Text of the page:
Cabbage noodles (Káposztás kocka/tészta/cvekedli)

Hungarians have been eating both cabbage and noodles for hundreds of years, so it’s no surprise that the two appear together in this dish. The shredded and roasted cabbage coats every inch of the square-shaped bits of slippery pasta. A bit of sugar adds sweetness, and a generous seasoning of freshly ground peppers lends the dish its signature pungent flavor.


Yield: 4 servings; Total time: 1 hour

  • 1 medium cabbage, outer leaves discarded then cored and grated or finely shredded

  • 1 tablespoon salt

  • 2 tablespoons schmaltz (goose fat), lard, or vegetable oil

  • 2 tablespoons sugar

  • 1 teaspoon freshly ground pepper

  • 1 teaspoon ground caraway seeds

  • 350 grams (¾ pound) dried pasta, ideally the flat and square-shaped Hungarian csusza or kocka variety, but you can also use lasagne pasta, cracking the sheets into 1 ½-inch bits.


  • Step 1: Place the grated or finely shredded cabbage in a mixing bowl. Add salt and mix well with the cabbage. Put aside for 15 minutes for cabbage to release water.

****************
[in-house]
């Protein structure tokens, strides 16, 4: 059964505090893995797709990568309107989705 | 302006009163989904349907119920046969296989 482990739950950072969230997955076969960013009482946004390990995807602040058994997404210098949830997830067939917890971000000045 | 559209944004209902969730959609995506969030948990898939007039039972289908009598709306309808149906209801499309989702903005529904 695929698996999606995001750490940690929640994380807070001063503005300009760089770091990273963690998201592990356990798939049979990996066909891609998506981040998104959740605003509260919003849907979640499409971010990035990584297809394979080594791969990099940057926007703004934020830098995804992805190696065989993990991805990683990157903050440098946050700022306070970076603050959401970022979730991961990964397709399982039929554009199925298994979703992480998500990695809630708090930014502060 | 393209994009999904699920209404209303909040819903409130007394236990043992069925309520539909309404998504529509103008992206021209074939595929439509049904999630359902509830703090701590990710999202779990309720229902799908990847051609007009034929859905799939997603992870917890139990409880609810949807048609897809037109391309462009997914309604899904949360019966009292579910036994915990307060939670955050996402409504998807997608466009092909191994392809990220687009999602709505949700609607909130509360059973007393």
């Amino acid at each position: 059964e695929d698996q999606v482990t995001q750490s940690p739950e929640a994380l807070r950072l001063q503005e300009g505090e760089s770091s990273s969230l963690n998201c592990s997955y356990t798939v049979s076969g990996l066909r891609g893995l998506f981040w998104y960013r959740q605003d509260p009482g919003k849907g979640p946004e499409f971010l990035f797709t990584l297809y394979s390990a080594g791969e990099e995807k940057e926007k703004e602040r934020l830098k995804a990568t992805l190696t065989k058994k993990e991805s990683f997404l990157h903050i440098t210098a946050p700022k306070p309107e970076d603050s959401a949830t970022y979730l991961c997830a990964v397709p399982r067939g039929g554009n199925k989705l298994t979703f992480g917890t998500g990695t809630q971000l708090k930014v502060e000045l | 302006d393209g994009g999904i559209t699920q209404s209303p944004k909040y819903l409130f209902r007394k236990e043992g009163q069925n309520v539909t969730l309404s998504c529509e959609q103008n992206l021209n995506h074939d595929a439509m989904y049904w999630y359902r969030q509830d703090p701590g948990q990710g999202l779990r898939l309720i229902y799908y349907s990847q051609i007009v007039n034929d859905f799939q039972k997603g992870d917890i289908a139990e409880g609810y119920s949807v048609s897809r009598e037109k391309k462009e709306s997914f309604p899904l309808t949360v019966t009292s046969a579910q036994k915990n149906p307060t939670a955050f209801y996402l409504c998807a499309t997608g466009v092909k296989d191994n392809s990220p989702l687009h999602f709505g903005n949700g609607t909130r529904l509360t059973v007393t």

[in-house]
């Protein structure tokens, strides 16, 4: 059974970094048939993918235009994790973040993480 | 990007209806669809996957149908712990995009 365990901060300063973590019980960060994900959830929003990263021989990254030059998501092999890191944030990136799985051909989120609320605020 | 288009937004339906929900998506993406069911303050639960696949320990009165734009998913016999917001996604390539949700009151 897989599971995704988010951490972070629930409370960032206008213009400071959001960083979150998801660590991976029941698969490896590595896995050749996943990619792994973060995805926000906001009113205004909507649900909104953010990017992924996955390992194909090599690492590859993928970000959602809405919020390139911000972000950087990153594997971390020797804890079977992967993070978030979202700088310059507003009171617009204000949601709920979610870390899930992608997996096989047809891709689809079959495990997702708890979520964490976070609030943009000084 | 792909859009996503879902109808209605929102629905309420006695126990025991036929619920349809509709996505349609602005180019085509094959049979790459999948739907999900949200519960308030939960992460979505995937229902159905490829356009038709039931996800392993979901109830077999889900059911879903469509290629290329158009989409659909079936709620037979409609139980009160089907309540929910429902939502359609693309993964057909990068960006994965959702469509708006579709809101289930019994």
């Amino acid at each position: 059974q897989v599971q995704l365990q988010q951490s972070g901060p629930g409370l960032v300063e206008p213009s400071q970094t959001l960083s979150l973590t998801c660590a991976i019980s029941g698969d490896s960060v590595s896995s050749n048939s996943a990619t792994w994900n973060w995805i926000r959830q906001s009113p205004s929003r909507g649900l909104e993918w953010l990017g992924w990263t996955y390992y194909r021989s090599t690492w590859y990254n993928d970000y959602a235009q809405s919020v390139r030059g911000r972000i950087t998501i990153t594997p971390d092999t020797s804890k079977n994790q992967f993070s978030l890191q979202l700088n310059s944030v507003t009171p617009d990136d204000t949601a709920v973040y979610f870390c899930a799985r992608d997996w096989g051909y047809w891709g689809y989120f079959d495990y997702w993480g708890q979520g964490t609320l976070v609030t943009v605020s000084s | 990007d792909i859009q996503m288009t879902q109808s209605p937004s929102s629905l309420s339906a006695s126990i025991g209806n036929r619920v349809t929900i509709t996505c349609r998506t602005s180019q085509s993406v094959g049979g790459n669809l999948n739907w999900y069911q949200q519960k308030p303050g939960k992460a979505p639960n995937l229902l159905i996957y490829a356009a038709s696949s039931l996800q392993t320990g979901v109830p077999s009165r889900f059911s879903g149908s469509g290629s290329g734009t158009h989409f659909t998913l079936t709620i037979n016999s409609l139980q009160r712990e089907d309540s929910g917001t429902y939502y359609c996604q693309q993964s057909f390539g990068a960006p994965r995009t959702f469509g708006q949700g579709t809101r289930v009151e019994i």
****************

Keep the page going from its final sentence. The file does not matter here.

• Step 2: Heat lard or oil in a large pot or skillet on medium. Take a handful of cabbage from the mixing bowl, squeeze to remove as much water as possible, then transfer cabbage to the pot. Repeat for the remaining cabbage. 

  • Step 3: Stirring regularly, roast the shredded cabbage on medium heat until it takes on a uniform brown color, about 30-35 minutes. Toward the end, add sugar, ground caraway seeds, and freshly ground pepper. Mix well.  

  • Step 4: In the meantime, bring a pot of salted water to a boil and cook pasta until al dente, about 7-8 minutes. Strain pasta (keep a few ladles of the starchy pasta water), then add it to the cabbage and mix well until pasta is thoroughly covered with cabbage on all sides. Ladle some of the starchy pasta water until pasta is slippery. Taste for salt and add some if needed.

  • Step 5: Spoon the pasta onto the serving plates and sprinkle each with a hint of freshly ground pepper.

Words of advice

In Hungary, many people turn this into a sweet noodle dish, finishing it with powdered sugar. Bizarre it may sound, it’s actually very tasty.

I created these recipes with the help of nearly a dozen historical Hungarian cookbooks, adjusting ingredients, cooking times, and methods to reflect my own preferences and tastes of the current day.